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Dead frogs and rat kings: Bark by Lorrie Moore

A new collection of short stories by the Orange prize-winning American writer startles with its glittering precision.

Lorrie Moore
Faber & Faber, 192pp, £14.99

“If you’re suicidal and you don’t actually kill yourself, you become known as ‘wry’,” says a character in Bark, Lorrie Moore’s latest collection of short stories. A mood of lacrimae rerum spiked with fou rire is the prevailing emotional climate of Moore’s fiction; her lapidary combination of diamond-sharp observation and jewelled prose inspired the novelist Jonathan Lethem to describe her, in a line quoted on the cover of the new book, as “the most irresistible contemporary American writer”.

Moore’s first volume of stories, Self-Help, was published in 1985. Since then she has published three further volumes – Like Life (1990), the bestselling Birds of America (1998) and The Collected Stories (2008) – plus three novels, Anagrams (1986), Who Will Run the Frog Hospital? (1994) and A Gate at the Stairs (2009), shortlisted for the Orange Prize for Fiction.

In this latest collection, a rumbling apprehension of political malaise joins the recurring themes that Moore lists in her introduction to The Collected Stories: “birds and moons, and space aliens, and struggling artists of every stripe, as well as much illness and divorce and other sad facts of family and romantic life”.

The Iraq war provides a tetchy ground base for an excruciating first attempt at post-divorce dating in “Debarking”. In “Foes”, the rebarbative manner of a female political lobbyist at a fundraising dinner attended by an uneasy mix of literary and business types is explained by her having been burned in the 9/11 attack on the Pentagon.

“How could someone have come so close to death, so unfairly, so painfully and heroically, and how could he still want to strangle them?” thinks her interlocutor, an uxorious biographer of George Washington, much given to fey banter with his wife: “Any faux pas?” she asks on the way home. “Beaucoup verboten foze,” he answers. In the penultimate story, “Subject to Search”, the chap with the snappy line about wryness and suicide is Tom, a military intelligence officer who reveals the story of the Abu Ghraib human rights violations to his distracted sweetheart over what was supposed to have been a romantic lunch in Paris.

The repeated juxtaposition of the mass catastrophe of war with the intimate warfare of relationship breakdown is evidently designed to lend an extra resonance to both; but, oddly enough, the effect of fixing the stories in a historical moment is to diminish rather than intensify the power of the narrative. Moore is fascinated by time – “We cheat the power of time with our very brevity,” she has a divorced father announce to his young daughter – and her writing is most vivid in those stories in which the strange unsatisfactoriness of human relationships is not pinioned to external events.

Here she finds again the crystalline note of authenticity that makes her writing so exhilarating. A soon-to-be-divorced woman reflects that living with her estranged husband is “like being snowbound with someone’s demented uncle. Should marriage be like that? She wasn’t sure.” In “Wings”, KC, a 38-year-old singer poised to admit to herself that her life has been a failure, thinks of Dench, the man with whom she has been sweetly on the skids for years:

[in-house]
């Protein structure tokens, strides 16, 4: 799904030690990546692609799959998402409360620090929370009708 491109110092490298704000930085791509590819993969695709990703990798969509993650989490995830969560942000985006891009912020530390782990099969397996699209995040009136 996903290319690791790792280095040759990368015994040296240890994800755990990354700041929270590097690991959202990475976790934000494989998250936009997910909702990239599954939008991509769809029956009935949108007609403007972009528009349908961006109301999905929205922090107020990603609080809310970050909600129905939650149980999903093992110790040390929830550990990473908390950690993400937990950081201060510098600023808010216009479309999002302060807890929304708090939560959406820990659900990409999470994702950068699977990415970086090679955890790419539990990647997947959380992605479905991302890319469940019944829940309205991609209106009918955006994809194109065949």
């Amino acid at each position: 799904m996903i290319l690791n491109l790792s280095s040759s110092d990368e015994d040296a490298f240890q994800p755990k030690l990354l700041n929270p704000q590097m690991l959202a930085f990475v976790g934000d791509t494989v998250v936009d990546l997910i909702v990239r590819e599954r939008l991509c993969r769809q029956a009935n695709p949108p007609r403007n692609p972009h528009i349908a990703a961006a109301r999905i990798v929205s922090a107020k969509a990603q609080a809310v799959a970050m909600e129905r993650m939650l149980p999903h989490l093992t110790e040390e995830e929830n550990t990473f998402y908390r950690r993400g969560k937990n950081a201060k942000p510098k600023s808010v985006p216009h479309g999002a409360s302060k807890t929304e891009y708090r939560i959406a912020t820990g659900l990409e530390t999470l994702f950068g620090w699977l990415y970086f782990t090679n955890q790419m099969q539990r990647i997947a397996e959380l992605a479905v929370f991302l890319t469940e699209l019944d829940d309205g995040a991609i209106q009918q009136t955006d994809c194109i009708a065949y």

She was helpless before the whole emotional project of him. But it didn’t preclude hating him and everything around him, which included herself, the sound of her own voice – and the sound
of his, which was worse.

Of the eight stories in Bark, four have already been published in volume form: “Debarking”, “The Juniper Tree”, “Paper Losses” and “Foes” were included in The Collected Stories. To read this volume is to see a writer returning to certain images like a composer to a leitmotif. Bad, fruitless springs abound – a surprising number of the stories are set in March, that ambiguous month with its specious promise of hope: “the flower beds were greening with the tiniest sprigs of stinkweed and quack grass”, as one of Moore’s jaded divorcees puts it.

There are references to her masterful 1997 story set on a children’s oncology ward, “People Like That Are the Only People Here”, in “Debarking” and “Wings”, where an elderly man recalls that his paediatrician wife “began to shout out the names of all the sick children who had died on her watch” shortly before her own death. Expiring baby creatures make a metaphorical appearance here and again in “Paper Losses”, and the image of a frog comfortably but fatally immersed in slowly heating water occurs a couple of times.

There are moments when both imagery and plot can seem overworked. In “Wings”, an appalling smell emanating from the walls of KC and Dench’s rental house turns out to be coming from a “rat king” – a litter of moribund rats, inextricably bound together by their tails – in a manner that is rather too portentously suggestive of yet another toxic relationship breakdown.

Yet Moore’s mastery of language can still startle with its glittering precision: a child leaning against his mother is “naked as a cello”; bridesmaids wear pastel dresses, “one the light peach of baby aspirin, one the seafoam green of low-dose clonazepam; the other the pale daffodil of the next lowest dose of clonazepam”. This new volume may not represent Moore at her fiercely brilliant best, but even when slightly off-form she commands our attention.

Jane Shilling is a book critic for the Telegraph and the author of two books: The Fox in the Cupboard and The Stranger in the Mirror, a memoir of middle age, published in 2011. She writes on books for the New Statesman. 

This article first appeared in the 12 March 2014 issue of the New Statesman, 4 years of austerity